• This week: Busch has two top-five finishes and three top-10s in five Martinsville starts. His best finish was fourth last April. This weekend's race is one of two remaining Car of Tomorrow races in the Chase. "It don't matter," Busch said. "We've got a good enough program here at Hendrick Motorsports where we've run good in all the races. So I think our worst finishes have been due to either bad preparation on our part of being involved in a wreck. The only time that we ran bad was in Richmond, where we finished 20th." Busch is still alive mathematically in the points race but is 280 out of first.
  • Last week: Busch battled teammate Jeff Gordon at the end but finished third at Lowe's. "It wasn't bad," Busch said. "We had a pretty good car all night long. Just kept fighting a tight chatter through the center of the corner and got it a little bit freed up and got it a little bit too loose there but still kept it loose to keep it turning."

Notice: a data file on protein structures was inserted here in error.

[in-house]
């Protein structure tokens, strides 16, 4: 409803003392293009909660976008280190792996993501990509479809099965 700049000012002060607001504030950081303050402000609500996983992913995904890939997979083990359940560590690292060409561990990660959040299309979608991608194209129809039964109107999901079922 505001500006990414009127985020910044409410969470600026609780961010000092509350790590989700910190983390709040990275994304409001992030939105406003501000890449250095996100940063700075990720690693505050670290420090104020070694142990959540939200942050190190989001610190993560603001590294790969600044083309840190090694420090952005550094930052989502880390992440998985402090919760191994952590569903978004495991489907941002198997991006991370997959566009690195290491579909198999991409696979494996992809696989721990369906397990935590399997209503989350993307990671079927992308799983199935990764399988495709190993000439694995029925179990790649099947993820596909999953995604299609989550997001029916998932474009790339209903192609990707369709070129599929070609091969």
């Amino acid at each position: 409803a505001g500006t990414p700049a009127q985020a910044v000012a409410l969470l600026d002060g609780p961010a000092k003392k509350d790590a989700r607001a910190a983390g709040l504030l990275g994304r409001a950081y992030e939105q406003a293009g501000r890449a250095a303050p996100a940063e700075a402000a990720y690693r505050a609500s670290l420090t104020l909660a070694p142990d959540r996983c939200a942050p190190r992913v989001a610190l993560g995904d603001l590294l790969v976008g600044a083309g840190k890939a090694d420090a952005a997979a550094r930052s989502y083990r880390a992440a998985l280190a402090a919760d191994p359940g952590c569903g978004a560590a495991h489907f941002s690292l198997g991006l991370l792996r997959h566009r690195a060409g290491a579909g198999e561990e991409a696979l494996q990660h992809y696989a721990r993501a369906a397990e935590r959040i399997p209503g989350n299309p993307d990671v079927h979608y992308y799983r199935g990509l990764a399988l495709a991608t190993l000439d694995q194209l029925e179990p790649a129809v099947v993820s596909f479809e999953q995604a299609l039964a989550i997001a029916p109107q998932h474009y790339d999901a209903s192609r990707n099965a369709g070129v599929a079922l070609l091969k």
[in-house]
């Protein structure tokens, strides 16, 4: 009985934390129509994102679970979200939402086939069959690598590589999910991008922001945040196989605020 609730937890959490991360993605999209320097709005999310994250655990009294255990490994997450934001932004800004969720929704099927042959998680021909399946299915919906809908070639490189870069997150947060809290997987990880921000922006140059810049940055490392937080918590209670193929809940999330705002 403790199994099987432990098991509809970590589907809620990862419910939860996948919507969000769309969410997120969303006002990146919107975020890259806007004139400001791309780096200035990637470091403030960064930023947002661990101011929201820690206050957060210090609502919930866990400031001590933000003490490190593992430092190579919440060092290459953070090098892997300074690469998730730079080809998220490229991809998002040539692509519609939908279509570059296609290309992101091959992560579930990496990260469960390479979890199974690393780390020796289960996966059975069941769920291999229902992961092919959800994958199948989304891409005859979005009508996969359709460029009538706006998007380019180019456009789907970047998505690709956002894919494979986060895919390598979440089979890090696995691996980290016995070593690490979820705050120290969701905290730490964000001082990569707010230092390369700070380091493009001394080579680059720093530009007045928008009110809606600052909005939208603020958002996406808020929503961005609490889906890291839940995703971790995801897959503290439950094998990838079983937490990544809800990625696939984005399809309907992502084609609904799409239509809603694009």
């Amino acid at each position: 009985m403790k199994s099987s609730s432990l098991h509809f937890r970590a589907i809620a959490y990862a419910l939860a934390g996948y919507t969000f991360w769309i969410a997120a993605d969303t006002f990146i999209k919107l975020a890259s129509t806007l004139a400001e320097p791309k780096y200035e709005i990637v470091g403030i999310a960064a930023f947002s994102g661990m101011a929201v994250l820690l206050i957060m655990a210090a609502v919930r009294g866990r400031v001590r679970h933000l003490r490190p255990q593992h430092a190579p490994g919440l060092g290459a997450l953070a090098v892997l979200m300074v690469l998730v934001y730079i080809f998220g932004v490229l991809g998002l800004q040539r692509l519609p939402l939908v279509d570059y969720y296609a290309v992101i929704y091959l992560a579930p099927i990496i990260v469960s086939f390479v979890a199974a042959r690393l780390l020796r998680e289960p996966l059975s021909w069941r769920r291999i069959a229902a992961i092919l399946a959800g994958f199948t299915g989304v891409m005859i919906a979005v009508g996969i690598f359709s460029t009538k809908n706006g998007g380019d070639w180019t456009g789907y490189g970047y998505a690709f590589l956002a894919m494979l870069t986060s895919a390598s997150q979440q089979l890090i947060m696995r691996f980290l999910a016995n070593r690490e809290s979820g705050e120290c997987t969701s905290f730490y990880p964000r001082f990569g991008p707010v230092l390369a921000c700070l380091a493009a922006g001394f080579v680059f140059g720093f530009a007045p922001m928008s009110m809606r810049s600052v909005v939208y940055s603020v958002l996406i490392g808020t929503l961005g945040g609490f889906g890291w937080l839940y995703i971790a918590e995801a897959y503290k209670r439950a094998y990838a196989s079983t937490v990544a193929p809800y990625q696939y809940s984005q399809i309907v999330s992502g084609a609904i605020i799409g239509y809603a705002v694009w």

• Etc.: Many thought Busch would pack it in after Hendrick Motorsports announced in June that he would not be retained by the team beyond this season, but he has been impressive despite his lame-duck status. "Joe Gibbs Racing is pretty excited to get me," Busch said of his new team. "Besides that, this is me. This is who I am. I just try to go out there and race a race car to the best of my ability week in and week out. ... It's tough to have to go through those rough times, but everybody does that sometimes."

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    7) Kurt Busch, No. 2 Dodge, Penske Racing